a woman and a man facing a masked person
One of the most ‘slappable’ statues ever, since it isn’t of any real person, god, or thing of reverence. It is nothing but an effigy of a fictitious persona. So go ahead, deface it for fun and amusement!

On November 1, Kleiman vs Wright, will finally go on trial in Florida. This is a case that stands to decide the fate of over US$60 billion of funds. This is going to be big, whichever way you look at it. I’m not going to go over all the details of the legal case, as others have already done a much more thorough job, (by Zeming Gao[3] here and Gavin Lucas[4] here) instead I’d like to focus on the potential explosive effects that it will have on the Bitcoin community[5]. Specifically on a particular important but perhaps missed point that Dr. Wright points out on his public slack channel…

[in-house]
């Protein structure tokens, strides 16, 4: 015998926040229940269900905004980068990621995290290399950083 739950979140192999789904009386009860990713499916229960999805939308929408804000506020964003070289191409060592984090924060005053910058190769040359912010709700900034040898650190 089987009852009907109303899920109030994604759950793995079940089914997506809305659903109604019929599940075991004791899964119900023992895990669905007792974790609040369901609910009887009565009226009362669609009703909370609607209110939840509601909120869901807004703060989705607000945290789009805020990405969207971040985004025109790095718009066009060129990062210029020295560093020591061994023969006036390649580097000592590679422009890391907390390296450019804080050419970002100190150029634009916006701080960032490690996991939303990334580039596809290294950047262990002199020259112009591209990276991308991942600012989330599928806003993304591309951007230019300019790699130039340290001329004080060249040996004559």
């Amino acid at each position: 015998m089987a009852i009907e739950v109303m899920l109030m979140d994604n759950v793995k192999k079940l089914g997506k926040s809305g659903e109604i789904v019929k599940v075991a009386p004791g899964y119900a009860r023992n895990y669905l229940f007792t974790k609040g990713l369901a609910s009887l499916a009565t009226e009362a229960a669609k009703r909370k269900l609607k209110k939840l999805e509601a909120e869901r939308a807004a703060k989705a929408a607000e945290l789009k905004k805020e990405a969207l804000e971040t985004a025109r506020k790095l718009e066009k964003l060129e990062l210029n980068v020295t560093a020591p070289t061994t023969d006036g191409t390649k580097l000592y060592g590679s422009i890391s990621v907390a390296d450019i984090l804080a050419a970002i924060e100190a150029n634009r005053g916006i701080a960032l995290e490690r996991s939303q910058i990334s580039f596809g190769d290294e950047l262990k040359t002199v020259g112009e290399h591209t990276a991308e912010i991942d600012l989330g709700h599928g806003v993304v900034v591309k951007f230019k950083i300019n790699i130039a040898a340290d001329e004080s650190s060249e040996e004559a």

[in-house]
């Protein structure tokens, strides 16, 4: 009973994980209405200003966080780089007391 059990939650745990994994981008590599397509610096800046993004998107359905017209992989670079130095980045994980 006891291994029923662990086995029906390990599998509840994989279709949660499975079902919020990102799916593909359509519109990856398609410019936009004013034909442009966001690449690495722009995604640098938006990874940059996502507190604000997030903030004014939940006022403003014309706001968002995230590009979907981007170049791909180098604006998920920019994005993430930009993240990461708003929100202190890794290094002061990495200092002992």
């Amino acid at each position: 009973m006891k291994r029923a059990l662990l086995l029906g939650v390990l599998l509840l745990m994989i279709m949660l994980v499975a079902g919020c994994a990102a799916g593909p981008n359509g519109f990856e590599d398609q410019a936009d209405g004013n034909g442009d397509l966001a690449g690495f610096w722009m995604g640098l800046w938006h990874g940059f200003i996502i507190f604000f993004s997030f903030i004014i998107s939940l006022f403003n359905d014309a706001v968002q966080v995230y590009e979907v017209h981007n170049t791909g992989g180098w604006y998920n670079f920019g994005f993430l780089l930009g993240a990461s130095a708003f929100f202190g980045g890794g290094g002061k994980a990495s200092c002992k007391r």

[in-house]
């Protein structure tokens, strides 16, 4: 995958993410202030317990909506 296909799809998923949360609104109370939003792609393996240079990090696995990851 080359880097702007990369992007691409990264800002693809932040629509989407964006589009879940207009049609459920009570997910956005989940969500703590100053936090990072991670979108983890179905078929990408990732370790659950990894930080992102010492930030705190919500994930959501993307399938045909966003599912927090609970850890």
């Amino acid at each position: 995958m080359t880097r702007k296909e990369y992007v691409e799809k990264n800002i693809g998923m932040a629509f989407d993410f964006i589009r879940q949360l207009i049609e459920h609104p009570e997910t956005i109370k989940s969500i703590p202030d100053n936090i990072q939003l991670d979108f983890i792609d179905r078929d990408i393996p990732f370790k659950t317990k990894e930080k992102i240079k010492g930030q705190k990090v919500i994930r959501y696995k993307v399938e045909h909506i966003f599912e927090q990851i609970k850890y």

a screenshot of Slack messages from CSW

The notion is that whichever way the court decides (for the plaintiff or the defendant) the disputed coins in question will move via court order. This is profound on levels that only the BTC maximalists will understand. For they have been spending the better part of the last six years recruiting people into the Bitcoin ideology with a few cardinal beliefs mixed in with a greed incentive, largely successfully.

Fundamental Beliefs: (The Ideology)

  1. Satoshi Nakamoto was a cypherpunk, and anonymity will set you free.
  2. Bitcoin is above and beyond the reach of law and governments, thanks to decentralization.
  3. Bitcoin perpetually appreciates in price and you will become rich if you follow the principle rules[6].

Principle Rules of Bitcoin: (How you get involved)

  1. That you should show support for ‘the cause’ by buying BTC and HODLing it. (Never sell).
  2. That you should recruit, promote and spread the fundamental beliefs of Bitcoin to others.